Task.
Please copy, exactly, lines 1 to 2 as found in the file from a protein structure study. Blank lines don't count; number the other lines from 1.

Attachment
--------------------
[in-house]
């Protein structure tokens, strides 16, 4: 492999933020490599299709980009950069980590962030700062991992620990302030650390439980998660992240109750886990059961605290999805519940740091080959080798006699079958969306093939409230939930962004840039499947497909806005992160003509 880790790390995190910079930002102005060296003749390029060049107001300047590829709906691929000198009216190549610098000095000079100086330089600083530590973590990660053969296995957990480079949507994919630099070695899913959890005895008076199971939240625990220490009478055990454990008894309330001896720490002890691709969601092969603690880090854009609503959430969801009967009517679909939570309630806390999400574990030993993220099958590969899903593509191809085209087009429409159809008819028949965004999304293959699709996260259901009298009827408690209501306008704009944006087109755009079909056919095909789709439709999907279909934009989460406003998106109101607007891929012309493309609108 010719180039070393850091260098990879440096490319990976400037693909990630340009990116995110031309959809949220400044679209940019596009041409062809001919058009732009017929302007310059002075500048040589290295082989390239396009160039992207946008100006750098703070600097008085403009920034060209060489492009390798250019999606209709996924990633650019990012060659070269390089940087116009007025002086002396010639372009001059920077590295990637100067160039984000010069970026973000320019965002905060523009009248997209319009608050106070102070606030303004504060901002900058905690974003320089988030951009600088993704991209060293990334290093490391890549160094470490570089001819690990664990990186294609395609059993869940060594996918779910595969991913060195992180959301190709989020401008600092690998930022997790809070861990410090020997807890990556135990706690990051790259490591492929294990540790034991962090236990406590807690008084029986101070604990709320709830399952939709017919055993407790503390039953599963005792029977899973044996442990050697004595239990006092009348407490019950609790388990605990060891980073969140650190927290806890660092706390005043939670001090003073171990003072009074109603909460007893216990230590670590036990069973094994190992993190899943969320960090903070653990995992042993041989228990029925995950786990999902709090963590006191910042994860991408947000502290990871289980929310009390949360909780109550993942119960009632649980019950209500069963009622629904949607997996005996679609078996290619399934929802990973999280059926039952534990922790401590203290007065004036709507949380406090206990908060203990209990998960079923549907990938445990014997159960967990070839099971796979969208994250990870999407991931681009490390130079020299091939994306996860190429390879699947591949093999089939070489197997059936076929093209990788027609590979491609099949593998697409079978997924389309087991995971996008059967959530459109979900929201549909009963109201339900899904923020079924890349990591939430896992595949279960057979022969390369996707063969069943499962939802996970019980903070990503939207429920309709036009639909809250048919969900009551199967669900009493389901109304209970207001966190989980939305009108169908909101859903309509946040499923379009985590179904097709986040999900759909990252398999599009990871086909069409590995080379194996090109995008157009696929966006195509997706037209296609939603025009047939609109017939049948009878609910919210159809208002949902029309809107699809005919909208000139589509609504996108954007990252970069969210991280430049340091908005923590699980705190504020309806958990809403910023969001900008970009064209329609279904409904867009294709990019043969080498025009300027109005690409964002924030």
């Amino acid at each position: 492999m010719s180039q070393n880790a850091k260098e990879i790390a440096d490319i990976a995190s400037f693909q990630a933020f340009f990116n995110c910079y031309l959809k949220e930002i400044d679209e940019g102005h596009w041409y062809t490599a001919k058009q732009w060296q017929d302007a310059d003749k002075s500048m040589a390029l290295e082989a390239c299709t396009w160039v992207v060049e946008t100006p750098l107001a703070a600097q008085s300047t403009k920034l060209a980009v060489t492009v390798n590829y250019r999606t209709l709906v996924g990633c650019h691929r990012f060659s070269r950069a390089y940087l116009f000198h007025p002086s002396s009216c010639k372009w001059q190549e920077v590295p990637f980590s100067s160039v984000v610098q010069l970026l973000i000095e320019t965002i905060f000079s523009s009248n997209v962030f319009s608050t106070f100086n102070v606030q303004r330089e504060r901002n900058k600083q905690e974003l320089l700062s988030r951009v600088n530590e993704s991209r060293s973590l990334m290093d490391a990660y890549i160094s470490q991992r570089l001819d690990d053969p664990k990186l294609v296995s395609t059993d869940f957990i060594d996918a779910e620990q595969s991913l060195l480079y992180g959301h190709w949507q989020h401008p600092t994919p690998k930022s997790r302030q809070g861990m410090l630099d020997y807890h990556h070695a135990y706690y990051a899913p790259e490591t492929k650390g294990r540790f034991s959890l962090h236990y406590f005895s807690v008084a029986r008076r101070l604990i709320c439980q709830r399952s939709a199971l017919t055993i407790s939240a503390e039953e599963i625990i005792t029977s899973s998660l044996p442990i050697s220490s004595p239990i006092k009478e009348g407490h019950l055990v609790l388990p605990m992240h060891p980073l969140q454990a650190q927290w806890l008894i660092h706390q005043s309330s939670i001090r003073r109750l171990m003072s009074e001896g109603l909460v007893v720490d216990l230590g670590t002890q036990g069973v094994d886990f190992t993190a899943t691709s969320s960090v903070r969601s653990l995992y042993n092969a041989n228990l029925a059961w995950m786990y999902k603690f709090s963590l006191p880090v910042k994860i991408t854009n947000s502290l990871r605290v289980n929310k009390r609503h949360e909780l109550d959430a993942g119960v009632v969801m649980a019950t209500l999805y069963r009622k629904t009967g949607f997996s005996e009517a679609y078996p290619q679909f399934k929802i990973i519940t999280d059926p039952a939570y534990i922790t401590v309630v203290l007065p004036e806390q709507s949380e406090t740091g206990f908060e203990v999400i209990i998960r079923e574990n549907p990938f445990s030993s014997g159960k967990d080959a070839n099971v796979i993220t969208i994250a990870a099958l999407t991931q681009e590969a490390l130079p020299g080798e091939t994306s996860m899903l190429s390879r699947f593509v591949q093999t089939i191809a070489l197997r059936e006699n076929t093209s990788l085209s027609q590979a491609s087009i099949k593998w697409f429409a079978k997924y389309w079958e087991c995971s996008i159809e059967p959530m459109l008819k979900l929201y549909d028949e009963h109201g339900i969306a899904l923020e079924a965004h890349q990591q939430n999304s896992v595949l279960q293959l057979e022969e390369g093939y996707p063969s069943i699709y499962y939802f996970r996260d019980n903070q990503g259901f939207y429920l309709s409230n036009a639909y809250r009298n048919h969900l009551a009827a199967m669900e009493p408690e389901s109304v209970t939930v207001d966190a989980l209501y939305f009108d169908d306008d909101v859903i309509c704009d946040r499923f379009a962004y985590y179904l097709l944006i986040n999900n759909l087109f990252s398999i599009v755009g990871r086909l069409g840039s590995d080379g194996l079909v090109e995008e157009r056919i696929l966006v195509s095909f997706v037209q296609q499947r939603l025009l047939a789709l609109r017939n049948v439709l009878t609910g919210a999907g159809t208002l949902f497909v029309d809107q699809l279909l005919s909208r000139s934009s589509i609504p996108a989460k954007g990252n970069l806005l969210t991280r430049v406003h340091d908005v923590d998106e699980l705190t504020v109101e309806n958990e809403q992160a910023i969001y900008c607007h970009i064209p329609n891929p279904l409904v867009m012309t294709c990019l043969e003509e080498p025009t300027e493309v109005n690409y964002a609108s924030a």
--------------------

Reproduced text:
[in-house]
């Protein structure tokens, strides 16, 4: 492999933020490599299709980009950069980590962030700062991992620990302030650390439980998660992240109750886990059961605290999805519940740091080959080798006699079958969306093939409230939930962004840039499947497909806005992160003509 880790790390995190910079930002102005060296003749390029060049107001300047590829709906691929000198009216190549610098000095000079100086330089600083530590973590990660053969296995957990480079949507994919630099070695899913959890005895008076199971939240625990220490009478055990454990008894309330001896720490002890691709969601092969603690880090854009609503959430969801009967009517679909939570309630806390999400574990030993993220099958590969899903593509191809085209087009429409159809008819028949965004999304293959699709996260259901009298009827408690209501306008704009944006087109755009079909056919095909789709439709999907279909934009989460406003998106109101607007891929012309493309609108 010719180039070393850091260098990879440096490319990976400037693909990630340009990116995110031309959809949220400044679209940019596009041409062809001919058009732009017929302007310059002075500048040589290295082989390239396009160039992207946008100006750098703070600097008085403009920034060209060489492009390798250019999606209709996924990633650019990012060659070269390089940087116009007025002086002396010639372009001059920077590295990637100067160039984000010069970026973000320019965002905060523009009248997209319009608050106070102070606030303004504060901002900058905690974003320089988030951009600088993704991209060293990334290093490391890549160094470490570089001819690990664990990186294609395609059993869940060594996918779910595969991913060195992180959301190709989020401008600092690998930022997790809070861990410090020997807890990556135990706690990051790259490591492929294990540790034991962090236990406590807690008084029986101070604990709320709830399952939709017919055993407790503390039953599963005792029977899973044996442990050697004595239990006092009348407490019950609790388990605990060891980073969140650190927290806890660092706390005043939670001090003073171990003072009074109603909460007893216990230590670590036990069973094994190992993190899943969320960090903070653990995992042993041989228990029925995950786990999902709090963590006191910042994860991408947000502290990871289980929310009390949360909780109550993942119960009632649980019950209500069963009622629904949607997996005996679609078996290619399934929802990973999280059926039952534990922790401590203290007065004036709507949380406090206990908060203990209990998960079923549907990938445990014997159960967990070839099971796979969208994250990870999407991931681009490390130079020299091939994306996860190429390879699947591949093999089939070489197997059936076929093209990788027609590979491609099949593998697409079978997924389309087991995971996008059967959530459109979900929201549909009963109201339900899904923020079924890349990591939430896992595949279960057979022969390369996707063969069943499962939802996970019980903070990503939207429920309709036009639909809250048919969900009551199967669900009493389901109304209970207001966190989980939305009108169908909101859903309509946040499923379009985590179904097709986040999900759909990252398999599009990871086909069409590995080379194996090109995008157009696929966006195509997706037209296609939603025009047939609109017939049948009878609910919210159809208002949902029309809107699809005919909208000139589509609504996108954007990252970069969210991280430049340091908005923590699980705190504020309806958990809403910023969001900008970009064209329609279904409904867009294709990019043969080498025009300027109005690409964002924030």